This blog is in a state of suspended animation

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a wonderful exhibition just opened at modern art oxford. graham sutherland: an unfinished world curated by george shaw (a painter whose humbrol coventry landscapes i love). i had, for a long time, thought of him, along with john piper, as a rather dowdy, insular painter of half-hearted not-quite-abstractions. i was wrong. it's also a joy to see mao - a place i love - packed with warm human stuff (the artwork and the people) after some cool, cold and less-than-popular shows. 

that was sutherland, this is shaw (you knew that, of course...)

i didn't expect to like this. but i did. track one, two, three... long melancholy unrolling songs, like talk talk c. laughing stock. all rather wonderful despite the fact that one appears to be about a sexual relationship with a snowman. then track 6, the title track. and stephen fry is on it. stephen fry. being stephen fry. sounding like stephen fry. as in, snape fixed harry with his steely glare. as in hermione span on her heels and marched off in high dudgeon and so forth. reciting various words for snow in the background. i cannot imagine a more catastrophic error of judgement. except perhaps having a song about flatulence or the crisis in the eurozone (though if anyone could pull those off it would be kate bush). not that it's stephen fry's fault. he is an excellent thing in the right context. chairing qi for example, or being general melchett. but here? it's like finding fondue in your bed. or a dog in your fridge.

this coming monday is the big give. give money to one of their 453 registered charities and your donation will be doubled. and gift aid added if appropriate. there's everything on their list from bampton classical opera to the refugee council. if you asked me i'd steer you towards the latter, but i guess you can make up your own mind. if you pay 25% tax, a £50 donation becomes £125. If you are a 50%, well, you should be giving a lot more than £50 to prevent the permanent damage to your immortal soul. you can give online at any time from 10 am onwards. what's not to like?


my transsexual summer on ch4. this one caught me by surprise. genuinely moving and really interesting. it pains me slightly to use phrases like feelgood tv and restores your faith in humanity but the phrases really do apply. it also says fascinating things about sexuality and gender. specifically you don't have to watch for long before the borders we draw across those areas, which seem such a fundmental part of life for most people, start to break down and become irrelevant, for the viewer if not for those born on the wrong side of those borders. it's character that matters. it's the way we treat other people. in addition, the programme is proof, if more proof were needed, of how shallow and pointless and ultimately incomprehensible homophpobic / transgender prejudice is. it really is hard to watch this without falling slightly in love with everyone involved. though you might have to hide behind a cushion during some of the genital surgery sections...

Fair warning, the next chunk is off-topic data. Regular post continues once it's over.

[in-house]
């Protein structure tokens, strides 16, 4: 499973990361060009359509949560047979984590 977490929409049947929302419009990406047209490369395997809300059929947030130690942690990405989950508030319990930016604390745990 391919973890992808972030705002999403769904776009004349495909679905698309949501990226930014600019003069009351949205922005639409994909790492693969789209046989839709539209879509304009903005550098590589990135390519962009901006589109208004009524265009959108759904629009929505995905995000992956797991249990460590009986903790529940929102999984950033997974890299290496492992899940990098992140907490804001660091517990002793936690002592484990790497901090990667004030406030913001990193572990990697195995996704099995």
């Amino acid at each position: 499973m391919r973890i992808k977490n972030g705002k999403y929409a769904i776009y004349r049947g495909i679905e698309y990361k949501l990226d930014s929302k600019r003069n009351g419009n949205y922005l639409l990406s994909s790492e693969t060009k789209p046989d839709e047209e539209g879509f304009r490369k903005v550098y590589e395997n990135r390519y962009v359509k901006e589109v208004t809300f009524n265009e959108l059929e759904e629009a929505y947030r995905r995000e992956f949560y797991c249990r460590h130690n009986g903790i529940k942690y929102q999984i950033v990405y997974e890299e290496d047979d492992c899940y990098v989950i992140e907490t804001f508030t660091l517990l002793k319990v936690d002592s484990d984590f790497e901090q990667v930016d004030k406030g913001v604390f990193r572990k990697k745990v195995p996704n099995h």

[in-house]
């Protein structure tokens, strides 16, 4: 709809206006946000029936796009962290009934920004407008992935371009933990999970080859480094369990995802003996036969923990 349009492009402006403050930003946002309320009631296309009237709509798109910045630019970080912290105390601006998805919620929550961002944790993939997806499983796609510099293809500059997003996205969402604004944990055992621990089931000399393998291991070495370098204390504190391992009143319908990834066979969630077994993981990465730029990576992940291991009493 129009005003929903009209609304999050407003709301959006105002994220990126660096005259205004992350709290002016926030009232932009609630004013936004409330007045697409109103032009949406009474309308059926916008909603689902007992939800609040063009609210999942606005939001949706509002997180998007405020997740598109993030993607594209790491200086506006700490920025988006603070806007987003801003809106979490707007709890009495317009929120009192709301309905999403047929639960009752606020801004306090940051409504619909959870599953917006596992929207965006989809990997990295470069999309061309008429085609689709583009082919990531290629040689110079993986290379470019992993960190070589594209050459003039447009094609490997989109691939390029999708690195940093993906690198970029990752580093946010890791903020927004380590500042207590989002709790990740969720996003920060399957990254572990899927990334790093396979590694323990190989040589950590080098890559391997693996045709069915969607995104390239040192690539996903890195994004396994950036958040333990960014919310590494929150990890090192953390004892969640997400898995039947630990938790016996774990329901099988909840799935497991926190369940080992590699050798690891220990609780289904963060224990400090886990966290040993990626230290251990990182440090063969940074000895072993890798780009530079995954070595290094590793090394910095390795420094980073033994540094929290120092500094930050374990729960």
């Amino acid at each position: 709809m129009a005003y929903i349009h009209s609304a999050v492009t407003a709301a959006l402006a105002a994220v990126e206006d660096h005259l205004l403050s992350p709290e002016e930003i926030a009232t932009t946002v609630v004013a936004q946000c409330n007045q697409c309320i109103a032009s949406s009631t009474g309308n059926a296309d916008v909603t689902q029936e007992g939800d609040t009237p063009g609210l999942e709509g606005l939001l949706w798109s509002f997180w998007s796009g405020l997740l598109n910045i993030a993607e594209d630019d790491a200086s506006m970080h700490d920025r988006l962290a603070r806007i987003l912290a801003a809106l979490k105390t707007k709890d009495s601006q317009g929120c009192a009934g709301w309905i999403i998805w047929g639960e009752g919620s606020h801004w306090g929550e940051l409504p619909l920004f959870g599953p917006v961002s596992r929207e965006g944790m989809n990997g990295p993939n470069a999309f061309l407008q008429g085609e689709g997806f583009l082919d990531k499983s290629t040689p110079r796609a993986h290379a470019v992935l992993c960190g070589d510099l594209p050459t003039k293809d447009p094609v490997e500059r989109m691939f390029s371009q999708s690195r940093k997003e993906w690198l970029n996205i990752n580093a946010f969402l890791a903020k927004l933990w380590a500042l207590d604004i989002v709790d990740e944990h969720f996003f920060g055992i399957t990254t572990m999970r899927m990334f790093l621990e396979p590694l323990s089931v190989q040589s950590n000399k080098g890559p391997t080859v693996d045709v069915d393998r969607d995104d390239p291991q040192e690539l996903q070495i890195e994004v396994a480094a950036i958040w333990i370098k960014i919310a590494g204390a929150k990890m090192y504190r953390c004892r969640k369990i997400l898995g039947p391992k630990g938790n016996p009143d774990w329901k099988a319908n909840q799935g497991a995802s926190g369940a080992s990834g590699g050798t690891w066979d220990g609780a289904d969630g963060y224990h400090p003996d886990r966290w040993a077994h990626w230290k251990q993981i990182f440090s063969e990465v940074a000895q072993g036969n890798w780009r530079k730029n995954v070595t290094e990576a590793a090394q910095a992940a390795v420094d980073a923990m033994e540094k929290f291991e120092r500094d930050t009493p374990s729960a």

suzanne dean at random house has designed a very beautiful cover for the red house. look carefully at the figures in the willow pattern...

the first proper winter temperatures. and the first swim in the thames in properly cold water. though i do very little swimming per se. more energetic floating. it seems safer in the winter not to head off upriver midstream. fantastic, though. it makes me joyous every time (i wonder sometimes if there might be a dash of walrus dna in there somewhere; one of my forebears geting a little too lonely during those 23 hr nights way back). the river feels like mine again...

(artist's impression; may not show actual product)

photo by jarkkoS under creative commons on flickr

toby moorcroft and i saw this from the top of twmpa / lord hereford's knob while taking a hearty walk during the crunch festival. it is, apparently, a (solar) glory surrounding a brocken spectre. perhaps you already knew that...

the other night i watched the cave of forgotten dreams, werner herzog's documentary about the chauvet caves in the limestone cliffs above the ardeche river in france, which were discovered in 1994 and which contain the oldest known cave paintings in the world, 30 - 26,000 bce. rhinoceroses, cave lions, horses, panthers, bears, the stencilled outline of an artist's right hand, repeated throughout the cave, the same man identifiable by the crooked little finger of his right hand. i'd been drawing all day and really did feel as if i'd picked up what the indigo girls once called, in a rather different context, a kind of telephone line through time.

as always, there was talk of shamanism and the spirit world and the porous border between the human and the animal. and as always i thought to myself, if you can draw well then drawing is often a source of pure pleasure, just as running or singing are often sources of pure pleasure for people who can do those things well. the orhtodox view of palaeolithic people is that they weren't as clever as us but were much more spiritual, which says, i think, more about us than it does about them. we rarely think of them as ordinary. we rarely think of them as just human beings. i see those drawings and i think, if you could draw like that would you need a reason? would you need a ceremony? would you need a job as a priest? wouldn't you just want to draw?